When is something sinful, and when is it not? It’s hardly a clear-cut matter; what someone might see as perfectly acceptable is utter heresy for someone else, despite the fact that the same issue is up for debate in each of those cases. And it’s this question that’s explored in writer-director Marwan Mokbel Elessawi’s second feature outing about an Egyptian-American gay couple who visit the homeland to handle a family emergency and end up undergoing a frightening, unexpected supernatural experience. One of the partners, Mo (short for Mohammed) (Junes Zahdi), who has spent most of his life in the US and has had little contact with his family for years, is unaccustomed to the lack of tolerance he experiences compared to his life in America. Yet, despite sincere efforts to maintain a low profile, he soon discovers that there may be those who know about his “sinful” secret – and who seek to inflict evil deeds upon him for his allegedly wicked ways, experiences that prompt Mo to question his own behavior. But aren’t those gestures perpetrated against him innately as evil as what he’s supposedly guilty of? While these sanctimoniously accusatory acts are served up in the guise of witchcraft, the narrative draws upon them as metaphors for the narrow-mindedness of fanatical religious fundamentalism. These incidents thus place the beleaguered protagonist in a position of having to assess his beliefs about himself and what’s unfolding around him, issues that hearken back to his youthful upbringing and prompting him to examine his current behavior. The result is an admirably ambitious effort at exploring the key question raised above. Unfortunately, the picture doesn’t address it as clearly as it might have. While this offering starts out strong and finishes well, it stumbles in the middle, getting caught up in an array of confusing story threads that go on too long and ultimately yield more muddle than riddle. Although the film provides a detailed look at the rites and practices of Egyptian witchcraft, there’s a definite TMI quality about this that doesn’t allow the narrative’s symbolic elements to come across as unobstructed as they might have otherwise. I appreciate the sentiment that this one is going for, but it’s regrettable that it doesn’t carry it off as well as it might have. Indeed, it really is true that less can be more.
“Norwegian Dream” (Norway/Poland/Germany)
Coming out stories have become a staple of LGBTQ+ cinema over the years, and, through the years, these offerings have increasingly come to distinguish themselves by incorporating greater and more specific details about the circumstances under which these tales unfold. Adding such context has significantly helped these films establish themselves as stories that go beyond being works of fundamentally basic gay-themed cinema. However, by including these additional narrative elements, it’s become incumbent on the creators of these pictures to seek to harmoniously integrate these supplemental aspects into their stories to make them more complete offerings. Such appears to have been the intent behind director Leiv Igor Devold’s third feature outing, the story of a closeted laborer (Hubert Milkowski) who leaves his native Poland to take a job in Norway, hoping that he’ll find a more tolerant way of life compared to the bigoted attitudes prevalent in his homeland. Upon arrival, however, he finds adjustment difficult, partly because he’s unaccustomed to his newfound freedom and partly because of other challenges faced by immigrant workers, such as the bald-faced disrespect often inflicted on them, issues related to the difficulty involved in union organizing and seeking ways to balance his life in Norway with that of relatives back in Poland. All of these story threads have merit, too, but this release struggles to find an effective degree of integration, prompting the narrative to frequently wander as if lost in the Scandinavian woods. That’s unfortunate, given that all the makings of an engaging story are present here, but they never quite gel into a cohesive whole, leaving viewers wondering exactly what the filmmaker and script writers are actually going for. Granted, the film shines a bright light on the widely held illusion of a “Norwegian dream,” one that sadly seems to mirror its equally illusory American counterpart, but, that consideration aside, this tale ultimately raises more questions than it answers, leaving viewers as unsatisfied as its disillusioned protagonist. Indeed, staying put might not be the wisest decision for someone in need of making a change, but then an alleged panacea might not be the answer either. As ambitious as it might be to try to convey that notion cinematically, some things just don’t work out in the end, as this film illustrates.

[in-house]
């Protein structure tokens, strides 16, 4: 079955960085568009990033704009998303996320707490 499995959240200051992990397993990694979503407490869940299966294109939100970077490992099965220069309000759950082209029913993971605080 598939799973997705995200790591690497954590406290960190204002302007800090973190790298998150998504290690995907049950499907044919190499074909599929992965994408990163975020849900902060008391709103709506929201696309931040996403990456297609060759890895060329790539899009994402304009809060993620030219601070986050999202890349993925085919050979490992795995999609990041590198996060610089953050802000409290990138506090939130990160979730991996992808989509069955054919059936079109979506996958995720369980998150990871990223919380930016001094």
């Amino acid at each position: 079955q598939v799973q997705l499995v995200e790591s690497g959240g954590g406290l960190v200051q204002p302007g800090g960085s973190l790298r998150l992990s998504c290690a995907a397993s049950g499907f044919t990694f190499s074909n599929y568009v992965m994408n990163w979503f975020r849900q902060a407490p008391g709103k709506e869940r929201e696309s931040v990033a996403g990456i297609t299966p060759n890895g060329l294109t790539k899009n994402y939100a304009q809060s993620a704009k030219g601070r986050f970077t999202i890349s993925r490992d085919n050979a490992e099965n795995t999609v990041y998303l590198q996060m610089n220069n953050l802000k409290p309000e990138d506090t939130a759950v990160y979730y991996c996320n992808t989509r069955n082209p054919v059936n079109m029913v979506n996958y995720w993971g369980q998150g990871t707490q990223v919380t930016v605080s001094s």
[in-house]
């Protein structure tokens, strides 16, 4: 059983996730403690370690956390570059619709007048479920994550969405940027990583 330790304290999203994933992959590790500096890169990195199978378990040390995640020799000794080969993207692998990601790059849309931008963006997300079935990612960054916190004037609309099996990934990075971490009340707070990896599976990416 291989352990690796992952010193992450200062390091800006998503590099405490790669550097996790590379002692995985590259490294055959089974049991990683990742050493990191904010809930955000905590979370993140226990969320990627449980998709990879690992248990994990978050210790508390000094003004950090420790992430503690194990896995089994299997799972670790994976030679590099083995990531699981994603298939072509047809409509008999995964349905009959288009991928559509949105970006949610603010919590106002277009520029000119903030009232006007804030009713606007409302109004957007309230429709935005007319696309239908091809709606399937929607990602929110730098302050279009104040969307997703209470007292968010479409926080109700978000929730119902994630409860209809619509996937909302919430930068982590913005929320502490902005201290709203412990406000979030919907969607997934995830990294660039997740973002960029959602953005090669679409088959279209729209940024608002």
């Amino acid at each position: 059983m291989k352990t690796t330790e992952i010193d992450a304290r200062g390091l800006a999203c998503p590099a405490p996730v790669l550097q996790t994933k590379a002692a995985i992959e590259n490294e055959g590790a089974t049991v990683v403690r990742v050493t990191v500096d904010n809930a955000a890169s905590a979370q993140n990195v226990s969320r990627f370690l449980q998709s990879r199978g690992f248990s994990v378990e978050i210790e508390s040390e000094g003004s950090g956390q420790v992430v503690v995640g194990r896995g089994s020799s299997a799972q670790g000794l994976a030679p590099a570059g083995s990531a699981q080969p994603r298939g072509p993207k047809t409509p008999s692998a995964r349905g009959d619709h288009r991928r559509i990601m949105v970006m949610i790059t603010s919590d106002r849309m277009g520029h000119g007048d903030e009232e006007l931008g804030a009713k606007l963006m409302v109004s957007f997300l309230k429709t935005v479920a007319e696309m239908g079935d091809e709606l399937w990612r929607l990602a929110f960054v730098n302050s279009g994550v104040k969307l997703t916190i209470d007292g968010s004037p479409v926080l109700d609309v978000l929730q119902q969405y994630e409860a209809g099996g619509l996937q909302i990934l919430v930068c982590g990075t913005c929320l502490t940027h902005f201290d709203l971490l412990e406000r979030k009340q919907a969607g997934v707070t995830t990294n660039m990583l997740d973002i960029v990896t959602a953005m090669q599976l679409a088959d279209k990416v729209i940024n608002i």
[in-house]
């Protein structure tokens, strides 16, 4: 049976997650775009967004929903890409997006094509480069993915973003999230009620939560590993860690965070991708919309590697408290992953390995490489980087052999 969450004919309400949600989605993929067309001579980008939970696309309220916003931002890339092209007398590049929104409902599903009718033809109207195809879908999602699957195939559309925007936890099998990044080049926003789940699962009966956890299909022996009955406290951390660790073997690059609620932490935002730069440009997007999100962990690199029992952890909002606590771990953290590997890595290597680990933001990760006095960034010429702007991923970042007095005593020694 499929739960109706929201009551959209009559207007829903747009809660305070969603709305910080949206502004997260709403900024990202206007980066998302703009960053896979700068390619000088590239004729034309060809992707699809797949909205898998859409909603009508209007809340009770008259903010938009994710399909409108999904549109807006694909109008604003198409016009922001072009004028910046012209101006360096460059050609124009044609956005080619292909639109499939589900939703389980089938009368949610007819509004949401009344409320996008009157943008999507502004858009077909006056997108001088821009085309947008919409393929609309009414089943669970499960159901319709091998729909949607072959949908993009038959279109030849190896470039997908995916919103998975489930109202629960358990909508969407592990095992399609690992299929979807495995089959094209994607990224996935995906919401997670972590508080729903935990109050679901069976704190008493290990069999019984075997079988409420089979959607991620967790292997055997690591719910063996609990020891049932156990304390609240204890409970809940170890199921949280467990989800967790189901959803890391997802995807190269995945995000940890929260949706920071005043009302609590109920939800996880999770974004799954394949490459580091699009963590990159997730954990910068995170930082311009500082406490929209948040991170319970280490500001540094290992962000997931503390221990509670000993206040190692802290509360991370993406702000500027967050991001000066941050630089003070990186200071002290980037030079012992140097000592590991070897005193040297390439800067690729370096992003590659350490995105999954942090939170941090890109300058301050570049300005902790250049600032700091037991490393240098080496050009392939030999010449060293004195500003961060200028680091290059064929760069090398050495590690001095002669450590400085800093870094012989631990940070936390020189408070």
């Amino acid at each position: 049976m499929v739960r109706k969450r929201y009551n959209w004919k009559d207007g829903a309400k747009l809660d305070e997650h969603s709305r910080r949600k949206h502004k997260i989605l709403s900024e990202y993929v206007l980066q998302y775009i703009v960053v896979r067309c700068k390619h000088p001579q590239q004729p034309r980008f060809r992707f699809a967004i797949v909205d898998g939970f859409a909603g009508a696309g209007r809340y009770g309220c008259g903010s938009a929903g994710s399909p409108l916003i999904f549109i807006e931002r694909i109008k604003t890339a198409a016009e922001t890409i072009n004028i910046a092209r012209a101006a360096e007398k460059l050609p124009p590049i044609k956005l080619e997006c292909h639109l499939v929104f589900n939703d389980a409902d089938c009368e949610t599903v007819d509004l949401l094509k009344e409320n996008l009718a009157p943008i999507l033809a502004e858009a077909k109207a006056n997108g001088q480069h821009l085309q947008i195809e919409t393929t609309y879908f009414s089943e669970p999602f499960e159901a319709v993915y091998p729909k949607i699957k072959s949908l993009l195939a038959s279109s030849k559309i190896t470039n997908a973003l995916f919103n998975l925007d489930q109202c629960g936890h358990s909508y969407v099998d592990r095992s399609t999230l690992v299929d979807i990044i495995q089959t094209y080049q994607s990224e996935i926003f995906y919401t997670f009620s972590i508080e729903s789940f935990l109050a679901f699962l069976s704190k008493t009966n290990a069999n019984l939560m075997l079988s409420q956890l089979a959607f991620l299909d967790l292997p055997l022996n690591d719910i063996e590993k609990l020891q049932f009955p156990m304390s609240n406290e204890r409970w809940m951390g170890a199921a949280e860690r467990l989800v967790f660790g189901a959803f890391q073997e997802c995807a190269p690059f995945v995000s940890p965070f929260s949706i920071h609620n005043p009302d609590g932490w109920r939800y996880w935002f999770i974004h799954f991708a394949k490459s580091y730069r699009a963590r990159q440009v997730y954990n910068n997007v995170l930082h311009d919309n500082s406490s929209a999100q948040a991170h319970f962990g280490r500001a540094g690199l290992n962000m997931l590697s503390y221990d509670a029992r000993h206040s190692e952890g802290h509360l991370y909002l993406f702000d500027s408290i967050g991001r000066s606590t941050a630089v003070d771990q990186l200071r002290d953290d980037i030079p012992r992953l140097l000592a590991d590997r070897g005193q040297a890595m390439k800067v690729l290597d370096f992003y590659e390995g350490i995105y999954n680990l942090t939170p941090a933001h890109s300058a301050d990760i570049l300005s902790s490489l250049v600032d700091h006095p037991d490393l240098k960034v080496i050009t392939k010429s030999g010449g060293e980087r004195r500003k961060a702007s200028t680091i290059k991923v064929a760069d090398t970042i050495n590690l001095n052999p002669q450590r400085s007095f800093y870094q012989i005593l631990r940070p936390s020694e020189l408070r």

“Since the Last Time We Met” (“Desde la última vez que nos vimos”) (Argentina)
If you’re looking for a film about how not to conduct yourself in a gay male relationship, this is it. Writer-director Matías De Leis Correa’s second feature outing is a talky, jumbled mess about the dysfunctional reunion of two long-separated partners (Patricio Arellano, Esteban Recagno) who constantly paw at one another but can’t make up their minds about what they want for the future. In a story that pretentiously deals with the supposed power of love and unrestrained raw emotion, the film ends up being little more than an exercise in whiny, circular, often-contradictory discussions about relationships and responsibility as a precursor to soft-core gay male porn. The picture tries hard to pass itself off as a work of poetic, heartfelt romance but is in actuality little more than slickly produced justification for bad behavior. What’s more, the story grows ever more tedious as it unfolds, straining to evoke sympathy from audience members for the selfish expectations and doormat subservience of its two remarkably unlikable protagonists, plot devices that regularly and increasingly prompt sighs and reactions of “Oh, come on already!” While this release admittedly features some fine camera work of the Argentinean landscape, that’s about all it has going for it. But, considering that this is the work of a filmmaker primarily known for music videos, what can one really expect? This one is easily skipped.
Copyright © 2023, by Brent Marchant. All rights reserved.